National Army Museum, Waiouru, New Zealand : Military History & Army War Museum

600 Grace Street, Chicago

600 Grace Street, Chicago

1992.2635 American marines at Majestic Cabaret Wellington.

60 years on, Carol Peters still vividly remembers the day she and her family spent with a US Marine during World War II.

Between 1942 and 1944, over 100,000 American soldiers were stationed in New Zealand for varying periods of time, both for ‘rest and relaxation’ from fighting in the Pacific and to reassure New Zealanders they would be protected should the Japanese land on their shores.

These men made a huge impact on New Zealand society. They provided both relief and curiosity for New Zealanders. Their customs and behaviour, their strange accents, excellent manners, and free-spending habits all made them stand out from their more reserved New Zealand counterparts.

Carol remembers regarding then “as being from another world, the world of Hollywood; film stars, cowboys and Indians and glamour”. Coffee houses and milk bars sprung up and taxi drivers, florists, jewellers and hotel owners all experienced a boom. A lively nightlife developed in Auckland and Wellington and ‘Kiwi’ women were swept off their feet to the tunes of the American ‘big band’ music.

Carol grew up in small town Nelson during World War II with her mother and father who were avid fishermen and spent many a day on the river banks with the family’s dog. During the war only a few American soldiers filtered out from the cities and as far as Nelson whilst on ‘R & R’. One soldier, Mike Reife, a member of the US Marine Corps Military Police, approached the Mayor of Nelson to find out where he could find someone to take him fishing.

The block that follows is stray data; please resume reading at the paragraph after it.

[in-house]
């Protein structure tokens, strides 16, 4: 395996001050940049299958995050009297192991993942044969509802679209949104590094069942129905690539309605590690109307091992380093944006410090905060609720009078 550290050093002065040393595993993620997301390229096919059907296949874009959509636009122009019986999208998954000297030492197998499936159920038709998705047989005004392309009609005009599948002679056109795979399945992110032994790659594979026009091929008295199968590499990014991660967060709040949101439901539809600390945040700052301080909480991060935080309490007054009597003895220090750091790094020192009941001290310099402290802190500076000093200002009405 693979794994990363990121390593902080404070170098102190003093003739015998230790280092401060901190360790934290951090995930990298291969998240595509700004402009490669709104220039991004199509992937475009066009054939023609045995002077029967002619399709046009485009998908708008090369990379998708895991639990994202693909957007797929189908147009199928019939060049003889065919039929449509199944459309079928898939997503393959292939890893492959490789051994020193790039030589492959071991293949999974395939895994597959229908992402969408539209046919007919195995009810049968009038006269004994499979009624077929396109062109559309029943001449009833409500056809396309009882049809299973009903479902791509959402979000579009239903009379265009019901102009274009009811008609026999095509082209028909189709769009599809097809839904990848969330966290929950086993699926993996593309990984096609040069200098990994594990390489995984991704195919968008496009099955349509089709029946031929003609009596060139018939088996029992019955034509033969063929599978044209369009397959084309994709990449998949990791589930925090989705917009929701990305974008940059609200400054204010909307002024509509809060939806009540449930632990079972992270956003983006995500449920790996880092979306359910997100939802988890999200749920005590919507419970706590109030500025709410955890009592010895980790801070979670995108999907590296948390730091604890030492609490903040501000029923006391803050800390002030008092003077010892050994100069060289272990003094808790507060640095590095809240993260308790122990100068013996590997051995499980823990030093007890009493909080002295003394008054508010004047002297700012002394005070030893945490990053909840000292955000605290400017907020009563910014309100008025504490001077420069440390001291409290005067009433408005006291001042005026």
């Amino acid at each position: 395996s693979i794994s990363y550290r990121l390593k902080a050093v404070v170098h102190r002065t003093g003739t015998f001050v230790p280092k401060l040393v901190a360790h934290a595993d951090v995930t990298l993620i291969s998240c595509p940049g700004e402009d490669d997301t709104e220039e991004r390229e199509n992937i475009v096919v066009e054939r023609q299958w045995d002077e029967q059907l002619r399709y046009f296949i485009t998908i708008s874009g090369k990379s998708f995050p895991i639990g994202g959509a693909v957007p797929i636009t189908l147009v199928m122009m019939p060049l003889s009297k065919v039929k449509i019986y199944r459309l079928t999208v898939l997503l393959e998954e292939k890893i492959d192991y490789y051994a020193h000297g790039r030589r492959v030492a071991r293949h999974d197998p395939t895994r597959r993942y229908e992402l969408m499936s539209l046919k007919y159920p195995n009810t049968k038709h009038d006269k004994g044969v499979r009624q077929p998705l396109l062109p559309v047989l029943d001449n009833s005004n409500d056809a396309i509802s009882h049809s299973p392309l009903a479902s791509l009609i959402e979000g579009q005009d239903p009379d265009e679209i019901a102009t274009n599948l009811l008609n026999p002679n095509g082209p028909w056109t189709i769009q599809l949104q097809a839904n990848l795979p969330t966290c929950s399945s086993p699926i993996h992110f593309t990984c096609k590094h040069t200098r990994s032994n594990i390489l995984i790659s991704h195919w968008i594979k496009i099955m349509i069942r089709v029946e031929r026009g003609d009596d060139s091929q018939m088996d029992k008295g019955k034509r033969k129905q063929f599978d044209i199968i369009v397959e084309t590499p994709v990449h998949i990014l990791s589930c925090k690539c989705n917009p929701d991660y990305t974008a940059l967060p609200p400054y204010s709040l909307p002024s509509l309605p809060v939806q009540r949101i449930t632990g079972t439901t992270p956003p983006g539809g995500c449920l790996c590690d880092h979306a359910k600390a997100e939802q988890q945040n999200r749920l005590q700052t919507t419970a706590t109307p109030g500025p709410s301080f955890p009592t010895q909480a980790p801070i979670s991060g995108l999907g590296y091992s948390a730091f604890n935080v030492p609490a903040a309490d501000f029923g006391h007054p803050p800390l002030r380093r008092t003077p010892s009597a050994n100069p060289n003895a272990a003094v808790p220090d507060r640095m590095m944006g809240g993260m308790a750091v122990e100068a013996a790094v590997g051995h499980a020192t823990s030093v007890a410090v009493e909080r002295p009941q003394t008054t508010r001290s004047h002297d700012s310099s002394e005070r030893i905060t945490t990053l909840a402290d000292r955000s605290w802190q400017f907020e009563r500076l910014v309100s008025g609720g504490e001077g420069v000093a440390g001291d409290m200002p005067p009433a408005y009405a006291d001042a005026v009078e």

Carol, a young girl at the time, remembers her father, a friend of the Mayor’s, being concerned about petrol rationing and hence was delighted when Mike turned up waving extra petrol coupons.

Carol was awestruck by this soldier and in later years penned her experience to paper. She remembers they went fishing on “the first available Saturday, the car loaded with fishing gear, picnic, rugs, dad, mother, Mike, me, and the dog. I think perhaps Mike enjoyed the relaxed family outing. No formality, he was in uniform but was soon behaving like one young man on holiday. Having never spoken to an American I was wide eyed and filled with questions, despite my mother’s interruptions of “leave Mike alone”, and “don’t pester him with questions””.

“When we arrived (at the river) and the anglers were getting kitted out with waders, rods and nets, Mike made my day. He took off an identity bracelet he was wearing and handed it to me with the instruction to wear it and look after it for him. Look after it! Why I would have guarded it with my life”.

“I must have read the inscription on it dozens of times during that day. ‘Mike Reife, 600 Grace Street, Chicago'”.

Carol remembers Mike calling in the next day with gifts for her father, mother and an enormous box of candy for her.

“The box was brown and white and had a type of nougat in brown and white wrapping, plus other sweets, including something called ‘Babe Ruth’ which was delicious but not a name I knew”.

Carol and her family never hearrd from Mike again. Many US Marines left New Zealand for an assignment to capture Tarawa Island in the Gilbert Islands. this landing turned into carnage as the Japanese opened fire on the US troops as they waded ashore, with more than 900 killed and over 2,000 wounded.

Carol kindly donated, along with this wonderful story, a truncheon which Mike gave to her mother that day to use as a trout ‘donger’ to kill fish. (Pictured above)